Thanks, gerimcclym. I think you're right that once Franklin was introduced to the strip, there was no way Schultz could have avoided being criticized. So, it took courage to add Franklin knowing there would be blowback. I admire Schultz for displaying that courage.

Geri McClymont on January 16, 2017:

What an interesting history of how Franklin came to be the first black Peanuts character. It seems that Schulz would have received criticism regardless of how he portrayed Franklin, but I think Schulz was wise in following his instincts in how he portrayed him. Thanks for a very enlightening article.

Ronald E Franklin (author) from Mechanicsburg, PA on November 11, 2016:

Deborah, you and your family seem to be dedicated Peanuts fans. Schultz did have to defend Franklin against some people who didn't want him mingling with white kids in school and in the neighborhood. I, too, say a thank you to Charles Schultz. Thanks for sharing.

Deborah Phillips on November 11, 2016:

All of my family's holidays are Peanuts themed! I was raised in the 70's and 80's, and I looked forward to all of the Peanuts specials. It was awesome seeing Franklin in the mix. Charlie Brown is still my favorite character❤! He acts so insucure, but he is very confident.

As a person of color, it was great to learn that Charles Shultz stood up for Franklin! I read an article about ten years ago that Charles Shultz, told people off in regards to Franklin. When my extended family comments on our Peanuts decor, I love to educate them. Charles Shultz integrated the comic strips! Franklin attended school with white kids, when everything in the south was still separate, but equal. Thank you Charles Shultz!!!!! Thank you for bringing so much happiness to my family. Thank you for being brave and standing up for Franklin!

Your legacy lives on!

Ronald E Franklin (author) from Mechanicsburg, PA on April 20, 2016:

Thanks, maukajam. I'm sure the advent of Franklin in Peanuts had a big impact on a lot of people, especially in light of what was happening nationally at the time. I wasn't reading Peanuts back then, but once I started, I too looked forward to seeing Franklin in the strip.

maukajam on April 19, 2016:

Growing up in the early 70's on the South side of Chicago, all my friends and I loved the fact that there was a Peanuts character that looked like us. Thank you for so eloquently explaining this watershed moment.

Ronald E Franklin (author) from Mechanicsburg, PA on January 14, 2016:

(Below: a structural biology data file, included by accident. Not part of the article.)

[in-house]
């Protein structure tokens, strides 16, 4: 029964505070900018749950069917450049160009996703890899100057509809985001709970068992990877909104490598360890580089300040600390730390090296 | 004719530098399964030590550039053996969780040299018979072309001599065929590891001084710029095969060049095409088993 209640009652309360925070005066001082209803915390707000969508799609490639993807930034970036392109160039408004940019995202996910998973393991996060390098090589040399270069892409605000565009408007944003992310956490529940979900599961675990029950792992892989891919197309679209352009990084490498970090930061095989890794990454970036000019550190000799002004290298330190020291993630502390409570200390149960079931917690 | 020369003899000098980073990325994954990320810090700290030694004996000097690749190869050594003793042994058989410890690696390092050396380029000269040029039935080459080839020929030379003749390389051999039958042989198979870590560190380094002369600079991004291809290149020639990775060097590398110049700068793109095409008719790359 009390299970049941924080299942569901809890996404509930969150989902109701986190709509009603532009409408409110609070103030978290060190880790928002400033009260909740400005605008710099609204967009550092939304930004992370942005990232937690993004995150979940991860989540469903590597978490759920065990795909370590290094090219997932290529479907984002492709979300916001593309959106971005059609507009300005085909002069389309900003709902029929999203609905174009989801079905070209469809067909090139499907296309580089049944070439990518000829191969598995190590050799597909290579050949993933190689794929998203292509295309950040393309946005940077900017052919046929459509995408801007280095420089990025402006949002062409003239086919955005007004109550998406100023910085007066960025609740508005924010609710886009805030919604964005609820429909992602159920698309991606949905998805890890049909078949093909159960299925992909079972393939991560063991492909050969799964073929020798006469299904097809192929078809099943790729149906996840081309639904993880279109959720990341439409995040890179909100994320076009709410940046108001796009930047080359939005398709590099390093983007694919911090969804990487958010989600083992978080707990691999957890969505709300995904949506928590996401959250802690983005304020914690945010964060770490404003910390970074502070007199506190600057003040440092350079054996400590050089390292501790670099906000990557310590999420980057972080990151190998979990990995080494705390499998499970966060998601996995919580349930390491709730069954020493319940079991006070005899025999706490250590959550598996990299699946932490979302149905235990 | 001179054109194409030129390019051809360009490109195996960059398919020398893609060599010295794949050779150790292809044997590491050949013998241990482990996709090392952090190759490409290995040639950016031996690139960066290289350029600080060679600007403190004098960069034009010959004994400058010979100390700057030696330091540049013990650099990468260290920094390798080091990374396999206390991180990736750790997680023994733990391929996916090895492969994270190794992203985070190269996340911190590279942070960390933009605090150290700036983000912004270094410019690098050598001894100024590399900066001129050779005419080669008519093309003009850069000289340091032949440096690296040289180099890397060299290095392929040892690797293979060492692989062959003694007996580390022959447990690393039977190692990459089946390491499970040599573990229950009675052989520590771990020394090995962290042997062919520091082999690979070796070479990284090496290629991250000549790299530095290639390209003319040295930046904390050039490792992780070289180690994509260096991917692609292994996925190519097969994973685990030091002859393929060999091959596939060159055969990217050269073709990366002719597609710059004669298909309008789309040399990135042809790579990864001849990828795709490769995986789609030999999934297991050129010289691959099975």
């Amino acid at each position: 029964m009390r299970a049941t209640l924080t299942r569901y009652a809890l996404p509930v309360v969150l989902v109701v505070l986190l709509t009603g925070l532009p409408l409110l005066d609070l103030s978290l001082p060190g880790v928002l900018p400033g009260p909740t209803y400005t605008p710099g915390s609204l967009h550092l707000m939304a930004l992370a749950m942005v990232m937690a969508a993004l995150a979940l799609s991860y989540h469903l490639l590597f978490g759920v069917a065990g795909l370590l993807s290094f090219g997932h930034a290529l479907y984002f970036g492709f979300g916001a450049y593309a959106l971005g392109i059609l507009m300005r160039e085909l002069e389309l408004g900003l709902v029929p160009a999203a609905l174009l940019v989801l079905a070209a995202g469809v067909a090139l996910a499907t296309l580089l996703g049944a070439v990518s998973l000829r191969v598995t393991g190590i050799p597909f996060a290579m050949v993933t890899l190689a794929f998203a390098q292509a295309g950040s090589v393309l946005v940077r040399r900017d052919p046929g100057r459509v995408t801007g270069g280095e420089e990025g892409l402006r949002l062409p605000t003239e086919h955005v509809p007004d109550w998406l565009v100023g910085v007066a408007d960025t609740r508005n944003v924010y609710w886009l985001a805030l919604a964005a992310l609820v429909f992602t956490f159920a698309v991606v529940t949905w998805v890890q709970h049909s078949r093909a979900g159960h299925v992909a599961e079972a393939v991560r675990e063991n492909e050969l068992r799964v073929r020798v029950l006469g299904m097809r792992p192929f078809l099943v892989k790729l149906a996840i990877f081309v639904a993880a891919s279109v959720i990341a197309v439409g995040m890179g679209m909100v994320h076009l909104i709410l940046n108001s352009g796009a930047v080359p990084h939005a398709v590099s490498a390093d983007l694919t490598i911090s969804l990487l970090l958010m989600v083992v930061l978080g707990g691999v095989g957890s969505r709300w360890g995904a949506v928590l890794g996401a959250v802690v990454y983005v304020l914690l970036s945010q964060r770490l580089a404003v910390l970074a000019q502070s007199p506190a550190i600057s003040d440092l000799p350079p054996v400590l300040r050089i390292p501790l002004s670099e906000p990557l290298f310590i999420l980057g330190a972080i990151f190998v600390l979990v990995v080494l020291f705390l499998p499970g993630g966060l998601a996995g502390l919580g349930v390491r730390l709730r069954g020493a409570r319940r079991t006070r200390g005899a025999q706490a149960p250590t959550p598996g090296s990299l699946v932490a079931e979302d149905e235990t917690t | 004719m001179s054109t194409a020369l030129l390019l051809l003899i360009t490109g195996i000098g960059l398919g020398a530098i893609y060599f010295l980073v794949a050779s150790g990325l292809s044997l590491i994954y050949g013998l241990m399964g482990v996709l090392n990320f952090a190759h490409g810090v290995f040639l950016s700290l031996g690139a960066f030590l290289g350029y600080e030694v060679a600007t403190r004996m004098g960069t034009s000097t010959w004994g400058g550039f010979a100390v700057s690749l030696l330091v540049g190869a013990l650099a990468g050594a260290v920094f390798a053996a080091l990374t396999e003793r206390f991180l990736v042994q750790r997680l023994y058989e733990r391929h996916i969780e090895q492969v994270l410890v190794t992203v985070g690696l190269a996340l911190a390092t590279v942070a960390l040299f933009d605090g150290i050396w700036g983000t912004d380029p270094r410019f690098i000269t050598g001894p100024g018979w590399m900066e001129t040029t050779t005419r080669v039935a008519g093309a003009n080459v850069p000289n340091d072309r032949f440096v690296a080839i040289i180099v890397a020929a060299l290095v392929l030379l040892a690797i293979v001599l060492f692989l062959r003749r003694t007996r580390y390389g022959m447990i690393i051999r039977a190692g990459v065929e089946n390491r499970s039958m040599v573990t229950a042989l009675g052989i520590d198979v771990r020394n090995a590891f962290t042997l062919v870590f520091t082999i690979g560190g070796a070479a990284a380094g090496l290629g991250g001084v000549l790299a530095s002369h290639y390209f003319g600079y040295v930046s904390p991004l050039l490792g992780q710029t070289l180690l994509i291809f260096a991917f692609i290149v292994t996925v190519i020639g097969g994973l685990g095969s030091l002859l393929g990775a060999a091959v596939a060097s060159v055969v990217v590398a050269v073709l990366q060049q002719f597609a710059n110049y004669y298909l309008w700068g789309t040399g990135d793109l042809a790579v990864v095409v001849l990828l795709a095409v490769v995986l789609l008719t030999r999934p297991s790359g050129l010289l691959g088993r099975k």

Thanks, Pamela. I think that in every era people have to make the decision to take the risk of standing for what's right, even though there might be a significant price to pay. I think that's what Charles Schultz did, and that part of the Peanuts story should be remembered and honored.

Pamela Karin on January 10, 2016:

Thank you for writing such a unique, informative, and well-written article! Makes me think about similar tensions and worries I see people having today, about how to deal (or not deal) with emotional subjects, and worrying about how you could be perceived by people on all sides. Also made me miss being a kid reading the comics on Sunday :)

Ronald E Franklin (author) from Mechanicsburg, PA on September 25, 2015:

Thank you, grand old lady. I'm glad it brought back good memories.

Mona Sabalones Gonzalez from Philippines on September 05, 2015:

What an excellent, historical and analytical article. I grew up loving Peanuts, and was so sad when Charles Schultz died. I never came across a comic strip with Franklin in it, but I remember a feature article about him when I was little. Being a kid, I only read the headline. This was a wonderful time to look back, not just at the comic strip but at the tune of the times, and how Charles Schultz handled the controversial move to include a black child into Peanuts so gracefully. Hank Ketchum's version was pretty horrible. Life.

Ronald E Franklin (author) from Mechanicsburg, PA on September 04, 2015:

Thank you so much, savvydating. I was quite surprised that folks were even thinking along those lines. I really appreciate it.

Ronald E Franklin (author) from Mechanicsburg, PA on September 04, 2015:

Thank you, Ilona. I think that it was Schulz's hope from the beginning that young fans of the strip would accept Franklin without a second thought, as you did.

savvydating on September 04, 2015:

Congratulations. I voted for you and Franklin. I fully expected you'd win!

Ilona Elliott on September 04, 2015:

Great Hub RonElFran! I was a kid when all this was happening and wasn't aware of the history of Franklin, and still young enough that I was ignorant of the implications. As an adult Charlie Brown Fan I've always thought it a good thing that Franklin was dignified and intelligent, and that his calmness was the perfect foil to Charlie Browns angst and insecurity. Very interesting content with important historical insight.

Ronald E Franklin (author) from Mechanicsburg, PA on September 03, 2015:

Thanks, BarbRad. I think Charles Schulz would consider your reaction when you first saw Franklin in the strip a great compliment: that's exactly what he hoped would happen.